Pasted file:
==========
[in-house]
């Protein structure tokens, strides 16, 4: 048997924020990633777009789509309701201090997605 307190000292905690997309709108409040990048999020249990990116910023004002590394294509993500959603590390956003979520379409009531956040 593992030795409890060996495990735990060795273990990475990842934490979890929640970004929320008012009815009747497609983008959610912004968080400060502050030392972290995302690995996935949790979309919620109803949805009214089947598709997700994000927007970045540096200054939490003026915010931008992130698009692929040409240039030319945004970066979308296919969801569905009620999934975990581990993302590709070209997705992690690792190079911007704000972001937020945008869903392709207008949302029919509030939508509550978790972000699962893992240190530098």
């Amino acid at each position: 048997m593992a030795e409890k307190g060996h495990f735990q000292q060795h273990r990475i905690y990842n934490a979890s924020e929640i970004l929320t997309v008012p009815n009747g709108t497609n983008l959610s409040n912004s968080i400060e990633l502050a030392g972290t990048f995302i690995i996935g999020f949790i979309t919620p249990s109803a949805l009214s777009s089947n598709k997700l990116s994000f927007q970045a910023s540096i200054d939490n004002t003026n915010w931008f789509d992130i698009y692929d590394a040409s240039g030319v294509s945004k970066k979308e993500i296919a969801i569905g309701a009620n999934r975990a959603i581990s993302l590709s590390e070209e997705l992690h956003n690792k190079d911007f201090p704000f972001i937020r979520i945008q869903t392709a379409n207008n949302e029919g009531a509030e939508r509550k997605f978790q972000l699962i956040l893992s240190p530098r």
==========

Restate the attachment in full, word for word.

[in-house]
């Protein structure tokens, strides 16, 4: 048997924020990633777009789509309701201090997605 307190000292905690997309709108409040990048999020249990990116910023004002590394294509993500959603590390956003979520379409009531956040 593992030795409890060996495990735990060795273990990475990842934490979890929640970004929320008012009815009747497609983008959610912004968080400060502050030392972290995302690995996935949790979309919620109803949805009214089947598709997700994000927007970045540096200054939490003026915010931008992130698009692929040409240039030319945004970066979308296919969801569905009620999934975990581990993302590709070209997705992690690792190079911007704000972001937020945008869903392709207008949302029919509030939508509550978790972000699962893992240190530098």
């Amino acid at each position: 048997m593992a030795e409890k307190g060996h495990f735990q000292q060795h273990r990475i905690y990842n934490a979890s924020e929640i970004l929320t997309v008012p009815n009747g709108t497609n983008l959610s409040n912004s968080i400060e990633l502050a030392g972290t990048f995302i690995i996935g999020f949790i979309t919620p249990s109803a949805l009214s777009s089947n598709k997700l990116s994000f927007q970045a910023s540096i200054d939490n004002t003026n915010w931008f789509d992130i698009y692929d590394a040409s240039g030319v294509s945004k970066k979308e993500i296919a969801i569905g309701a009620n999934r975990a959603i581990s993302l590709s590390e070209e997705l992690h956003n690792k190079d911007f201090p704000f972001i937020r979520i945008q869903t392709a379409n207008n949302e029919g009531a509030e939508r509550k997605f978790q972000l699962i956040l893992s240190p530098r």